The State Education Department
State Review Officer

No. 03-006

 

 

 

 

Application of a CHILD WITH A DISABILITY, by his parent, for review of a determination of a hearing officer relating to the provision of educational services by the Board of Education of the Hyde Park Central School District

 

Appearances:
Donoghue, Thomas, Auslander & Drohan, attorneys for respondent, Daniel Petigrow, Esq., of counsel

 

DECISION

 

        Petitioner appeals from an impartial hearing officer’s decision denying his request for tuition reimbursement for the unilateral placement of his son in a private school for the 2002-2003 school year. The appeal must be dismissed.

        At the beginning of the 2002-2003 school year, petitioner’s son was nine years old and entering the fourth grade at the Randolph School (Randolph), a private school located in Wappingers Falls, New York. Randolph has not been approved by the Commissioner of Education as a school with which school districts may contract to instruct students with disabilities.

        On June 17, 1998, respondent’s Committee on Special Education (CSE) classified the student as a student with a disability. The student began Kindergarten at Randolph in the fall of 1998 and has attended Randolph since that time. Respondent’s CSE has continually recommended that the student attend a public school in the district. Although initially classified as speech impaired, the student is now classified as learning disabled. That classification is not in dispute on this appeal.1

        On July 2, 2002, petitioner requested an impartial hearing seeking tuition reimbursement for the 2002-2003 school year (Exhibit IHO 1). Petitioner asserted that respondent had, among other things, failed to conduct its annual review of the student. Petitioner stated that he was unilaterally placing the student at Randolph for the 2002-2003 school year.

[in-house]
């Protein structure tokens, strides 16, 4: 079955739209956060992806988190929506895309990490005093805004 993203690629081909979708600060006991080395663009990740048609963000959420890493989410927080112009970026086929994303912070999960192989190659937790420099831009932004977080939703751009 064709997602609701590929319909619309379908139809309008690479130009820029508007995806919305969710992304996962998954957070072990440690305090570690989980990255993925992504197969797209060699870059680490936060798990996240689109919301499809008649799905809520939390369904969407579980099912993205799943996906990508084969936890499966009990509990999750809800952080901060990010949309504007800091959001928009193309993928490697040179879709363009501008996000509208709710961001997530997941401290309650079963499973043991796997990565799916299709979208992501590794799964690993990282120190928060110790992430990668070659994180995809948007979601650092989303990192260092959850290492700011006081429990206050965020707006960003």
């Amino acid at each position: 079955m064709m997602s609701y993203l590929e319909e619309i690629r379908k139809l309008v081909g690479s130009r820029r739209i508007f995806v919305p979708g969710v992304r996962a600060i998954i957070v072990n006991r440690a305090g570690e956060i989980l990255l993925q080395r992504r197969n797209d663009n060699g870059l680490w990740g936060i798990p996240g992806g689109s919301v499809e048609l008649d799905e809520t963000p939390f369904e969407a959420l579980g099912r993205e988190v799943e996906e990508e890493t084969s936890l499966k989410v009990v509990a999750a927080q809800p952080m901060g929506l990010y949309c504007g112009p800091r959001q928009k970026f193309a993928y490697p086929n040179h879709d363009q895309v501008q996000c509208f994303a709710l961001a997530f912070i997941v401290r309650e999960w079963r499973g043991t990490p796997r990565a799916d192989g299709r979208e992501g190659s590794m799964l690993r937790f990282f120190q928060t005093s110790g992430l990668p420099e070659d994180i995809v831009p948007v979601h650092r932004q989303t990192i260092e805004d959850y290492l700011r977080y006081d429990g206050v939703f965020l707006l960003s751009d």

The CSE met on July 24, 2002 to conduct its annual review and make recommendations for the student’s individualized education program (IEP) for the 2002-2003 school year. The CSE reconvened on September 3, 2002 to finalize its recommendations. As a result of these meetings, the CSE recommended that the student continue to be classified as learning disabled, attend fourth grade at respondent’s North Park Elementary School, receive resource room services for one period a day, and receive direct consultant teacher services for one hour a day. A written IEP reflecting these recommendations was subsequently promulgated (Exhibit SD 1).

        The hearing was conducted on August 6, September 11 and 30, and October 1 and 18, 2002. By decision dated December 6, 2002, the hearing officer concluded that petitioner was not entitled to seek tuition reimbursement for the 2002-2003 school year because, at the time of the hearing, petitioner had not paid tuition for that year. The hearing officer further determined that petitioner could not seek prospective payment of tuition because he failed to establish that he did not have adequate means to pay tuition. However, because the parties had presented the case as a tuition reimbursement case, the hearing officer determined that he would analyze the case under the principles applicable to tuition reimbursement cases.

        The hearing officer next addressed two jurisdictional issues raised by respondent. He rejected respondent’s contention that 34 C.F.R. § 300.457 prohibited petitioner from seeking tuition reimbursement in an impartial due process hearing. However, he agreed with respondent’s contention that 20 U.S.C. § 1412(a)(10)(c) prohibited petitioner from seeking tuition reimbursement because petitioner’s son has never attended a public school. The hearing officer acknowledged that State Review Officers have repeatedly rejected this contention. Accordingly, he proceeded to analyze the case under the tuition reimbursement framework utilized by State Review Officers.